A stranger coming into Christendom would certainly deduce from the literature of the day that there are two great powers struggling for supremacy, one good, and one evil, and that the evil was not only uppermost at present, but would eternally prevail over the good. Only a feeble fraction would be saved from the clutches of the evil one.
A believer, however, may see by faith that, at present, the evil in the world is in accord with the Scriptures, and an essential ingredient in God's plan, and also the only way to the highest blessing for ourselves and for the human race, as well as all creation. May we prayerfully grasp the necessity of evil as a background for the display of God's grandest glories and our perpetual praise of Him. Only then will we be prepared to endure with thankful hearts all the trials and tragedies in the present which He sends to us.
All of mankind must learn to realize what God is to them by an actual experience of what it means to be without Him. Then they will be able to give Him the unforced outflow of their hearts. Then they will appreciate it when His judgments permanently right all wrongs and eliminate all evil, through the suffering Sacrifice He has provided.
The following treatise deals not only with the problem of evil, but also with so-called ``responsibility'' of man for his evil acts. The confusion of thought on this subject is due largely to lack of discrimination between our relations to God and our relationship to creatures like ourselves. By reasoning or inference the human element is carried over to the divine, because most men have no proper idea of the dignity due to the Deity.
The object of human justice is quite different from God's judgments. Men must protect society by removing objectionable members from it, either for a time, by imprisonment, or finally, by death. Divine judgment has an entirely different aim. It is to reveal God's righteousness, as a basis for His love, by placing a proper penalty on all injustice. A real difficulty here is our human view of the meaning of divine judgment. We are apt to look at it as punishment only, a penalty incurred by wrongdoing. But God's judgments are corrective; they set matters right. He deals with sinners during a short judgment period in order to prepare them perfectly for final endless association with their fellowmen and with Himself. The object of His judging is not to requite the sinner evil for evil, and make him suffer endlessly for his badness, but rather to correct him and remove all hindrances to enjoying His company. In many cases this may involve severe suffering, but, when compared with the benefits that spring from it, we are reminded of the light afflictions of the apostle Paul, which were very heavy, yet lost their weight when compared with the eonian glory to which they were the prelude. Indeed, Paul's glory was limited to the eons, while the reconciliation of God's enemies at the consummation will be endless.
Almost all of us are shortsighted. We see the judgments, but fail to recognize that they are only part of God's way with mankind, that they are definitely not the end. We confuse the going with the goal. Judgment is God's strange work. He uses it as a preparation toward a glorious consummation. No matter how an unbeliever is dealt with, whether he dies as a result of sin, or by the direct intervention of God, whether he be cast into outer darkness or into Gehenna, this is not the end. God does not reach His goal in any of His disciplinary measures. These only prepare His creatures for it. Hence let us not confuse the process with the end.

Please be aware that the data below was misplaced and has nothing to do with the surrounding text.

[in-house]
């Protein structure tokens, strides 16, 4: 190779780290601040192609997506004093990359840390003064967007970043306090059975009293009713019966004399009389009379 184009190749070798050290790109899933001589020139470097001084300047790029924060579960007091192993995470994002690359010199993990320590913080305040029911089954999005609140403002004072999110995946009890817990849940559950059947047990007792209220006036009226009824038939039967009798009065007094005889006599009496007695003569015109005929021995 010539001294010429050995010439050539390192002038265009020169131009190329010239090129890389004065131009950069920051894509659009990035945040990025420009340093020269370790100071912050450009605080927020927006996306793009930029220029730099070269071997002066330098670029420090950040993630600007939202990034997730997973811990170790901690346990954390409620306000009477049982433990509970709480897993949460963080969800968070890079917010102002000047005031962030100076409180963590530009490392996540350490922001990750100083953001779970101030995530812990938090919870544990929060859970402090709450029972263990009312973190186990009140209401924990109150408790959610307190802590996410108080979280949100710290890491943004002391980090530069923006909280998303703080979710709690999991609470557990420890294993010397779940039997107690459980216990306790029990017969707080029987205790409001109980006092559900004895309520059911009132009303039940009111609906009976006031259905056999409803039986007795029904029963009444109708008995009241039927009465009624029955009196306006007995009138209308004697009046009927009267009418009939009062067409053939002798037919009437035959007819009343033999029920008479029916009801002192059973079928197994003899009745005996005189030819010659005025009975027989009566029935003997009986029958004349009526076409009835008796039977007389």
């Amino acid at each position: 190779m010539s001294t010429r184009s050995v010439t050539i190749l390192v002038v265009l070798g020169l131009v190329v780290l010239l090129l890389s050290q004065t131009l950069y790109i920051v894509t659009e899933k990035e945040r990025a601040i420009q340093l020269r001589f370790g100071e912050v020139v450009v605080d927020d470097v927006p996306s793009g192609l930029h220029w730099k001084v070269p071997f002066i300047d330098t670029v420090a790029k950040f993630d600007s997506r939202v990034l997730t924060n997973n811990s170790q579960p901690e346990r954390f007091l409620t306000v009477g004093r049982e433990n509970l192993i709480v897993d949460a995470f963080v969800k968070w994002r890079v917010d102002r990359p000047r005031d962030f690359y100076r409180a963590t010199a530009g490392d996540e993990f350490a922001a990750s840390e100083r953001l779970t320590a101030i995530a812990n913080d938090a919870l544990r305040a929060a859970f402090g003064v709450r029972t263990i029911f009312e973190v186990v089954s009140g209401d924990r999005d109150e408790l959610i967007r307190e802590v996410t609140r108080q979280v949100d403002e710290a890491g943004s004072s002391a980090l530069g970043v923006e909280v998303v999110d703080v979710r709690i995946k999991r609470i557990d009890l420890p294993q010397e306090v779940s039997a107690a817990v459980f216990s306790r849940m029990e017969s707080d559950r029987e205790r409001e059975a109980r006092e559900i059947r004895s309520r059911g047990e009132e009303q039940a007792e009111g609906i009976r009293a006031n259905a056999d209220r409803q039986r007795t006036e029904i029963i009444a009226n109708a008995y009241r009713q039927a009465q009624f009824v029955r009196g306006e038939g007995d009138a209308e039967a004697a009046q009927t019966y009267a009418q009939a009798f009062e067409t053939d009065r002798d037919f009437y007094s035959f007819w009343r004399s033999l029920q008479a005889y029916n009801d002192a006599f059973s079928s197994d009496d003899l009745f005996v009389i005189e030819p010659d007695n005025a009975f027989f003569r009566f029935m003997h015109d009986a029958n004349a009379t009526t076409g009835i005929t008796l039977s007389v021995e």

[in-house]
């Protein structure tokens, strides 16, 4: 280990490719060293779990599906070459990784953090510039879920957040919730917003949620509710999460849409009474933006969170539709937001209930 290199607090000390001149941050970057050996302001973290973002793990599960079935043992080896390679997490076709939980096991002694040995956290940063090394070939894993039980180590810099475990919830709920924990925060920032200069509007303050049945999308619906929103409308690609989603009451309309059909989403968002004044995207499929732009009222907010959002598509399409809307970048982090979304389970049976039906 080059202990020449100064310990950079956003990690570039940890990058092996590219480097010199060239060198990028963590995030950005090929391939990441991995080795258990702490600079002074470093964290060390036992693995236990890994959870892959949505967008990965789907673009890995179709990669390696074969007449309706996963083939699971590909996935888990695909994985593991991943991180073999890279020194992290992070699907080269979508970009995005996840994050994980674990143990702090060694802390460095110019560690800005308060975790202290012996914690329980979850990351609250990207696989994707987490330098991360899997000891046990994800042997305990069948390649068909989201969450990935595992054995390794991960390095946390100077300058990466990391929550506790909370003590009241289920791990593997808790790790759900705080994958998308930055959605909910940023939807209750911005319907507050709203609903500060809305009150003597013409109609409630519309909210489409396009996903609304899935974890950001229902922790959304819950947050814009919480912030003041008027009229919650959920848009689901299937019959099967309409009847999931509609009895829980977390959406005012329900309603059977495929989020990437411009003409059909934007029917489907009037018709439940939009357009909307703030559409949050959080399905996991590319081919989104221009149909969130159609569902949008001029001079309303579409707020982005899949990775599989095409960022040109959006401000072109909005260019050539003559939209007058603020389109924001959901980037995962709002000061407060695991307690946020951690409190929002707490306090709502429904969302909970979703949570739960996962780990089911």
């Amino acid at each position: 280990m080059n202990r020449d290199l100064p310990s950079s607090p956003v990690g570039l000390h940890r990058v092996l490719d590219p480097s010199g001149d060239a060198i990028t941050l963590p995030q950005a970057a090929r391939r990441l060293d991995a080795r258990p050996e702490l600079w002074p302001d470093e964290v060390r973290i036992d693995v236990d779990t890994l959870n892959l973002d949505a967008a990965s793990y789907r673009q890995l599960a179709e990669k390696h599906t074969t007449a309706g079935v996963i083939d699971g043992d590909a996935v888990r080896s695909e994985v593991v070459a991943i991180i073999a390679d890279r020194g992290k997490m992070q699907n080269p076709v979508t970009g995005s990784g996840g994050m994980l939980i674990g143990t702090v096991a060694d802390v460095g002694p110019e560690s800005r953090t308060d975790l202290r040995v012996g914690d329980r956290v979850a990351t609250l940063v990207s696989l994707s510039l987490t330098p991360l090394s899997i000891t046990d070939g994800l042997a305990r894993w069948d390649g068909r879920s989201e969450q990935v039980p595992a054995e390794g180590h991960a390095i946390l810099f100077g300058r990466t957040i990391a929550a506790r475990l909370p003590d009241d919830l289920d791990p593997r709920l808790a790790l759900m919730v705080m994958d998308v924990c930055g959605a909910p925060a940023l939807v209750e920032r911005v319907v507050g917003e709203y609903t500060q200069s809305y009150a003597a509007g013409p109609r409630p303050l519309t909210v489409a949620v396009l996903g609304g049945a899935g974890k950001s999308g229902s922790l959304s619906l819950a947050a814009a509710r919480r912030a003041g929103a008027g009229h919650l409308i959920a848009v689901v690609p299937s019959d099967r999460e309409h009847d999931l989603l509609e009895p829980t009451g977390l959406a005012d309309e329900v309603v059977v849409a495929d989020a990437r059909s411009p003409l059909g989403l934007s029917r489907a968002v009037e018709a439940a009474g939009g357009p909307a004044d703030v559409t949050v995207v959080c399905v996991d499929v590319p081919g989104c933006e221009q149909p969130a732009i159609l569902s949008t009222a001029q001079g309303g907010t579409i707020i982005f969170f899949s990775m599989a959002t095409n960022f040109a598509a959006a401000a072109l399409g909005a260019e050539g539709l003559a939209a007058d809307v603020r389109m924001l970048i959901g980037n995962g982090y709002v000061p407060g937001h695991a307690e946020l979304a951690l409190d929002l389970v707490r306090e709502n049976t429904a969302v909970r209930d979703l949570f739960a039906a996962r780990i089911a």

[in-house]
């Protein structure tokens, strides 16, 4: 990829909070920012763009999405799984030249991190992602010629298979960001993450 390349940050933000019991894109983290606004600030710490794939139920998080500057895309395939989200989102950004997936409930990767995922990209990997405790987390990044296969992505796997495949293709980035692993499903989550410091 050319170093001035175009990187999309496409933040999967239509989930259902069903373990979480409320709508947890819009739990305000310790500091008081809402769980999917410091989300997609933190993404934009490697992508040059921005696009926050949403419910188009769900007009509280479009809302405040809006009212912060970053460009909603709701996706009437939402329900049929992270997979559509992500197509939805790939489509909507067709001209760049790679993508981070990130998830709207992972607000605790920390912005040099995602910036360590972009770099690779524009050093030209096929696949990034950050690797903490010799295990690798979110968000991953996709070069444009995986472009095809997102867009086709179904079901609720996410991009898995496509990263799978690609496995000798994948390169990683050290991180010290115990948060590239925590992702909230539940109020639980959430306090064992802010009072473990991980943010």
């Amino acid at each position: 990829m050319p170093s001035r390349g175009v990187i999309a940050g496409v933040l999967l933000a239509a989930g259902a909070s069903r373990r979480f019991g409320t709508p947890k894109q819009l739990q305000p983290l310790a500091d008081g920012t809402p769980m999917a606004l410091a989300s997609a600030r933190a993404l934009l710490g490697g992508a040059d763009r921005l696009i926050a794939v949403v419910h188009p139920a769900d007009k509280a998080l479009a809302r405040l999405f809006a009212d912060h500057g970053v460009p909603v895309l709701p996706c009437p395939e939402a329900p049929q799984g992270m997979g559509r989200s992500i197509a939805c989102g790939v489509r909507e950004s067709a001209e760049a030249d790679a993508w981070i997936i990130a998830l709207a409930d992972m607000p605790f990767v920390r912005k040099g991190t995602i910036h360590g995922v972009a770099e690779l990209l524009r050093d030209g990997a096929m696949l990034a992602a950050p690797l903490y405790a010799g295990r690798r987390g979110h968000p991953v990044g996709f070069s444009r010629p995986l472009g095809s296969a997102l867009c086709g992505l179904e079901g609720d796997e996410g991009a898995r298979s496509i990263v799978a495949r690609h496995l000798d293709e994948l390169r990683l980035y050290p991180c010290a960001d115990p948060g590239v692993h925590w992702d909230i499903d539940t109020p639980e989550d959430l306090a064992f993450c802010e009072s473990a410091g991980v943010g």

Even though God will hold no one ``responsible'' for his evil and wicked acts, all will give �account� of themselves at the two great crises of the eons. For the unbelievers it will take place at the great white throne, after the present earth has been swept away. There they will be judged according to their acts. Believers are warned in Romans 14:12, ``Each one of us shall be giving account concerning himself to God,'' for all of us shall be presented at the dais, commonly called ``judgment seat.'' This will happen between the evil and the good eons, for the saints in Israel in preparation for the millennium on earth, for the members of the body of Christ prior to their service in the celestial realms. In brief, giving account follows man's present existence in humiliation and distress, and precedes his future life in glory and bliss.
Very little is said in the Scriptures about God's goal until Paul completes the orbit of God's Word with his later revelations. Hints there have always been by which hearts in tune with God have been filled with high hopes. But it is not until the meridian sun of God's grace has come from behind the clouds of sin and law, to reveal the deepest recesses of God's immanent love to the most undeserving of the human race, it is not until the truth for the present was made known that God tore aside the veil of the future completely, and gave us a clear and unclouded view of His ultimate goal. Once we revel in this, all previous revelation on this theme will be like the curtain of the tabernacle which seems to hide, rather than reveal the full blaze of the Shekinah glory.
The articles of this treatise on the problems of evil, judgment, and accountability, were written during a period of twenty-five years and were originally published in our bimonthly magazine Unsearchable Riches.